“Coal mining is a dying industry,” admits one former miner, who notes that 80-90 percent of the industry’s holdings in the state are owned by out-of-state corporations with no connection to West Virginia and its people—and no obligation to ensure their well-being. A potent romanticism remains connected to the idea of the West Virginian coal miner, a tradition proudly embraced by the state and its denizens. And yet for years, Blood on the Mountain argues, the industry has eliminated jobs and done irreparable damage to surrounding communities by moving from below-ground mining to the practice of mountaintop removal—an environmentally damaging means of strip-mining that is devastating the natural ecosystems of West Virginia and exposing more and more residents to health risks reminiscent of the water crisis in Flint, Michigan.
Corporate mining has so successfully entrenched itself into the local culture, various talking heads argue, that laborers believe that coal’s best interests are their best interests. Big Coal brings pro-coal curriculum into local schools, teaching children that coal is not only great, but essential for their futures. Instead of blaming natural-gas companies for outcompeting the dying coal business, we see members of the United Mine Workers of America worked into a frenzy by a union boss who rails against globalism and foreign trade: “Every developing country has been taking our jobs through these rotten stinking trade deals!”
“You had a whole system that reinforced obedience,” says Peter Galuszka, author of the book Thunder on the Mountain. “If you’re a coal miner in a Massey mine, it was very much a boss-directed culture. The boss being Don Blankenship.”
Blankenship, the former CEO of Massey Energy known for dropping millions to secure the favor of state judges, gets major screen time in Blood in the Mountain. First seen stammering his way through an inquiry into his company’s culpability in the Upper Big Branch Mine tragedy, he later shows up yelling about the federal government and “environmental extremists” wearing garish red, white, and blue at a million-dollar Labor Day PR event in which Ted Nugent and Sean Hannity make paid appearances stumping for the coal company.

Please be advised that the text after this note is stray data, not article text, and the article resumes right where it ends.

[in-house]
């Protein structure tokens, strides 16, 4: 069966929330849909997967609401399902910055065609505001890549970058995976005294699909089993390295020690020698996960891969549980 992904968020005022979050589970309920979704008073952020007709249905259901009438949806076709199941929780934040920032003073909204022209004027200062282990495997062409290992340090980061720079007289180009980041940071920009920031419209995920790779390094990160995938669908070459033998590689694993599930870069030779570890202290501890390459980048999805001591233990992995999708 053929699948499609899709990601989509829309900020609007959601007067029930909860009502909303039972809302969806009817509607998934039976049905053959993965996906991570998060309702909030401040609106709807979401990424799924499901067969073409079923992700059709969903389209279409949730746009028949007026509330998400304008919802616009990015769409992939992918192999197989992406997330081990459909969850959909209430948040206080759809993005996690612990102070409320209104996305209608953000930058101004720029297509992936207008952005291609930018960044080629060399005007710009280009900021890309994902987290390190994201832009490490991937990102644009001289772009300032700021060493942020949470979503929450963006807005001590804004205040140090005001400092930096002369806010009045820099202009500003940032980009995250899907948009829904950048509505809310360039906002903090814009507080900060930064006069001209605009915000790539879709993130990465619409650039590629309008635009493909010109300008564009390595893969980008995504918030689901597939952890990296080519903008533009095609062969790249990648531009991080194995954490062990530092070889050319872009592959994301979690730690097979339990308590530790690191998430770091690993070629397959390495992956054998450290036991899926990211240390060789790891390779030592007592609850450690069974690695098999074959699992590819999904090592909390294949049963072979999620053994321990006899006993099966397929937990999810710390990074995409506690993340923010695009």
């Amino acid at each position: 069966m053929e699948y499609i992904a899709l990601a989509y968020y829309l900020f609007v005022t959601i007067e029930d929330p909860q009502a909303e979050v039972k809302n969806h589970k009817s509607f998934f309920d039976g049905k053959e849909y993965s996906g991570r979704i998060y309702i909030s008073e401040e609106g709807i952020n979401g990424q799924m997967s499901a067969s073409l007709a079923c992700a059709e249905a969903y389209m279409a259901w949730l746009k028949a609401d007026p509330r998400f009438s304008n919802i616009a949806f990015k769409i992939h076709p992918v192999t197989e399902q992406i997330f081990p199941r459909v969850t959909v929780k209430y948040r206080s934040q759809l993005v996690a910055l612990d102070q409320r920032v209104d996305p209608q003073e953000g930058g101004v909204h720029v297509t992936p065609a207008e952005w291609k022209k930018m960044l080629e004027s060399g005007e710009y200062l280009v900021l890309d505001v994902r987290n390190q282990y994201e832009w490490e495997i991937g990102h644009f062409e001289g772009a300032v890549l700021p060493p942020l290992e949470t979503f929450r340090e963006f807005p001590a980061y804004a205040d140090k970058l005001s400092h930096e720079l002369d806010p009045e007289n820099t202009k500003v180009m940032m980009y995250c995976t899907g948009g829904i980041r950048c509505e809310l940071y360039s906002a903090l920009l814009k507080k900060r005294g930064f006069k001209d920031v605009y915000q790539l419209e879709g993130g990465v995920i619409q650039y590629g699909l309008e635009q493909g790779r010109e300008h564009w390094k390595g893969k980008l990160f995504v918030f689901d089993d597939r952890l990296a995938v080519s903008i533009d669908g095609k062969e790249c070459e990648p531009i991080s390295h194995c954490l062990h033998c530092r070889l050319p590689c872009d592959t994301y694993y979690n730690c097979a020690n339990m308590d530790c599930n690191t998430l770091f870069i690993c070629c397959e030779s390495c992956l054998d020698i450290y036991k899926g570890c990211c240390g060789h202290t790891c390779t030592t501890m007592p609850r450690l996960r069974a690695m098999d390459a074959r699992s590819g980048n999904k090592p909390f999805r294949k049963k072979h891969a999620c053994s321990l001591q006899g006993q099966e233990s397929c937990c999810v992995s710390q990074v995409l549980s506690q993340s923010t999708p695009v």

What’s clear watching the documentary post-election is how firmly the deck was already stacked against Clinton in West Virginia—and by extension, one easily imagines, its fellow energy states. She certainly hammered the last nail in her own coffin in March when, while boasting about her clean-energy policy, she swore an accidental oath to coal workers that she never recovered from.
“I’m the only candidate who has a policy about how to bring economic opportunity using clean, renewable energy as the key into coal country,” Clinton said during a March 13 CNN town hall, “because we’re going to put a lot of coal miners and coal companies out of business.” She would later make a point to visit coal country to explain herself, to explain that in killing off coal she had a plan to stimulate jobs for laborers in renewable and clean-energy industries. But the damage had already been done.
In May, Hillary took note when Blankenship showed up and joined a pro-Trump protest at her campaign stop in Williamson, West Virginia.
“If Donald Trump wants the support of someone like that,” Clinton responded the next day, “he can have it.”
Trump indeed won Blankenship’s allegiance, which the coal baron commemorated in a November 6th tweet that called for Americans to vote the reality TV star and his wall into the White House. He tweeted the endorsement from behind bars, halfway through serving a one-year sentence for conspiring to violate health and safety standards in the Upper Big Branch tragedy.